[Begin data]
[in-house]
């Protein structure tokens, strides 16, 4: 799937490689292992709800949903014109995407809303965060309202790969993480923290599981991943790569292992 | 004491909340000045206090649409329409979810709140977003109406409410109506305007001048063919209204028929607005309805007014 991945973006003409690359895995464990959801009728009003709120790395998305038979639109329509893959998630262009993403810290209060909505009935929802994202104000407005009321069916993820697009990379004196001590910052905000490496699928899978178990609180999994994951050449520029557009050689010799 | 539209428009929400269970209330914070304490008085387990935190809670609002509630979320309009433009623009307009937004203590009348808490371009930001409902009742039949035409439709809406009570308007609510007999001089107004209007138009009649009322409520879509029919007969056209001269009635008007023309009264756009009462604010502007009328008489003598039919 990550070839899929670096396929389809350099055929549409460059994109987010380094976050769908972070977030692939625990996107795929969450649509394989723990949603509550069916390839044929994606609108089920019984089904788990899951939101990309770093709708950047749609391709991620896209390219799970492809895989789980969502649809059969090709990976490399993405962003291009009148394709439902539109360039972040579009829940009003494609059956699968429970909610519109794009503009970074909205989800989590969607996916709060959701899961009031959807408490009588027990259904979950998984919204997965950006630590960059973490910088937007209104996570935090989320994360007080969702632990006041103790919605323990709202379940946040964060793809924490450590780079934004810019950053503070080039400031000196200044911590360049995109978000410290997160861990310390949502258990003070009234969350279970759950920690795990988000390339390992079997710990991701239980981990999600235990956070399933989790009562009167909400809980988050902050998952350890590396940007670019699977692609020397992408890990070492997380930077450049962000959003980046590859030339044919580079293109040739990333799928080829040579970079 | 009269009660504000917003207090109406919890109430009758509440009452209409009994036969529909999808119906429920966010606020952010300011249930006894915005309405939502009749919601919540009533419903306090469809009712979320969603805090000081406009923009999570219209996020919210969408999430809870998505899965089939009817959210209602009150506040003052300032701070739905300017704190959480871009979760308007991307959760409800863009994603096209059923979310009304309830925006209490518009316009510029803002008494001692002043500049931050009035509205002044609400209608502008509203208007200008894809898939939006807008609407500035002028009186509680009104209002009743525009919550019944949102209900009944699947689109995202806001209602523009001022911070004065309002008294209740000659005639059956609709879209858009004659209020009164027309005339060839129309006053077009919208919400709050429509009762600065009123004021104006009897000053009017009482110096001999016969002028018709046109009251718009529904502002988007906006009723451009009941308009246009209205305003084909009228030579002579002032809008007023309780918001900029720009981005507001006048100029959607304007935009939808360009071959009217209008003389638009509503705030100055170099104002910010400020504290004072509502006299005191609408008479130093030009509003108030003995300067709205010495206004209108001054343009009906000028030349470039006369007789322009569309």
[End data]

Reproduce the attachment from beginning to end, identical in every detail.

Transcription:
[in-house]
């Protein structure tokens, strides 16, 4: 799937490689292992709800949903014109995407809303965060309202790969993480923290599981991943790569292992 | 004491909340000045206090649409329409979810709140977003109406409410109506305007001048063919209204028929607005309805007014 991945973006003409690359895995464990959801009728009003709120790395998305038979639109329509893959998630262009993403810290209060909505009935929802994202104000407005009321069916993820697009990379004196001590910052905000490496699928899978178990609180999994994951050449520029557009050689010799 | 539209428009929400269970209330914070304490008085387990935190809670609002509630979320309009433009623009307009937004203590009348808490371009930001409902009742039949035409439709809406009570308007609510007999001089107004209007138009009649009322409520879509029919007969056209001269009635008007023309009264756009009462604010502007009328008489003598039919 990550070839899929670096396929389809350099055929549409460059994109987010380094976050769908972070977030692939625990996107795929969450649509394989723990949603509550069916390839044929994606609108089920019984089904788990899951939101990309770093709708950047749609391709991620896209390219799970492809895989789980969502649809059969090709990976490399993405962003291009009148394709439902539109360039972040579009829940009003494609059956699968429970909610519109794009503009970074909205989800989590969607996916709060959701899961009031959807408490009588027990259904979950998984919204997965950006630590960059973490910088937007209104996570935090989320994360007080969702632990006041103790919605323990709202379940946040964060793809924490450590780079934004810019950053503070080039400031000196200044911590360049995109978000410290997160861990310390949502258990003070009234969350279970759950920690795990988000390339390992079997710990991701239980981990999600235990956070399933989790009562009167909400809980988050902050998952350890590396940007670019699977692609020397992408890990070492997380930077450049962000959003980046590859030339044919580079293109040739990333799928080829040579970079 | 009269009660504000917003207090109406919890109430009758509440009452209409009994036969529909999808119906429920966010606020952010300011249930006894915005309405939502009749919601919540009533419903306090469809009712979320969603805090000081406009923009999570219209996020919210969408999430809870998505899965089939009817959210209602009150506040003052300032701070739905300017704190959480871009979760308007991307959760409800863009994603096209059923979310009304309830925006209490518009316009510029803002008494001692002043500049931050009035509205002044609400209608502008509203208007200008894809898939939006807008609407500035002028009186509680009104209002009743525009919550019944949102209900009944699947689109995202806001209602523009001022911070004065309002008294209740000659005639059956609709879209858009004659209020009164027309005339060839129309006053077009919208919400709050429509009762600065009123004021104006009897000053009017009482110096001999016969002028018709046109009251718009529904502002988007906006009723451009009941308009246009209205305003084909009228030579002579002032809008007023309780918001900029720009981005507001006048100029959607304007935009939808360009071959009217209008003389638009509503705030100055170099104002910010400020504290004072509502006299005191609408008479130093030009509003108030003995300067709205010495206004209108001054343009009906000028030349470039006369007789322009569309």